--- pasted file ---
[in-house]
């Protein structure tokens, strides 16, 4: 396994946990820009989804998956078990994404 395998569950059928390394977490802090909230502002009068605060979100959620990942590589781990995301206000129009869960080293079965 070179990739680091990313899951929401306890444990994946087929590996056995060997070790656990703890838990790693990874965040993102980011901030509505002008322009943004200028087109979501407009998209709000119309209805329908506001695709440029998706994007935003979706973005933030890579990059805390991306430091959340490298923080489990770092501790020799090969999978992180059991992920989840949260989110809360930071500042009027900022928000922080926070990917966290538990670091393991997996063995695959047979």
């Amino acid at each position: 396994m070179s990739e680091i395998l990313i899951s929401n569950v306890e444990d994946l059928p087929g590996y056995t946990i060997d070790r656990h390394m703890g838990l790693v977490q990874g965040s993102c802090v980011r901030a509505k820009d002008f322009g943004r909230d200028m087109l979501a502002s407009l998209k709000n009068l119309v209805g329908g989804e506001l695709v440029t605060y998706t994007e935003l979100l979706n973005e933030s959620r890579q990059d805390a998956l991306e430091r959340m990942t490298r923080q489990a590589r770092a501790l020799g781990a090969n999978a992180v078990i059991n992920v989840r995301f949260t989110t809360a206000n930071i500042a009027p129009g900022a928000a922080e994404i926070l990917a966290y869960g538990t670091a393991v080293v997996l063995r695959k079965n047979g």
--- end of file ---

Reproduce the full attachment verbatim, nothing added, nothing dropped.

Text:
[in-house]
């Protein structure tokens, strides 16, 4: 396994946990820009989804998956078990994404 395998569950059928390394977490802090909230502002009068605060979100959620990942590589781990995301206000129009869960080293079965 070179990739680091990313899951929401306890444990994946087929590996056995060997070790656990703890838990790693990874965040993102980011901030509505002008322009943004200028087109979501407009998209709000119309209805329908506001695709440029998706994007935003979706973005933030890579990059805390991306430091959340490298923080489990770092501790020799090969999978992180059991992920989840949260989110809360930071500042009027900022928000922080926070990917966290538990670091393991997996063995695959047979």
């Amino acid at each position: 396994m070179s990739e680091i395998l990313i899951s929401n569950v306890e444990d994946l059928p087929g590996y056995t946990i060997d070790r656990h390394m703890g838990l790693v977490q990874g965040s993102c802090v980011r901030a509505k820009d002008f322009g943004r909230d200028m087109l979501a502002s407009l998209k709000n009068l119309v209805g329908g989804e506001l695709v440029t605060y998706t994007e935003l979100l979706n973005e933030s959620r890579q990059d805390a998956l991306e430091r959340m990942t490298r923080q489990a590589r770092a501790l020799g781990a090969n999978a992180v078990i059991n992920v989840r995301f949260t989110t809360a206000n930071i500042a009027p129009g900022a928000a922080e994404i926070l990917a966290y869960g538990t670091a393991v080293v997996l063995r695959k079965n047979g």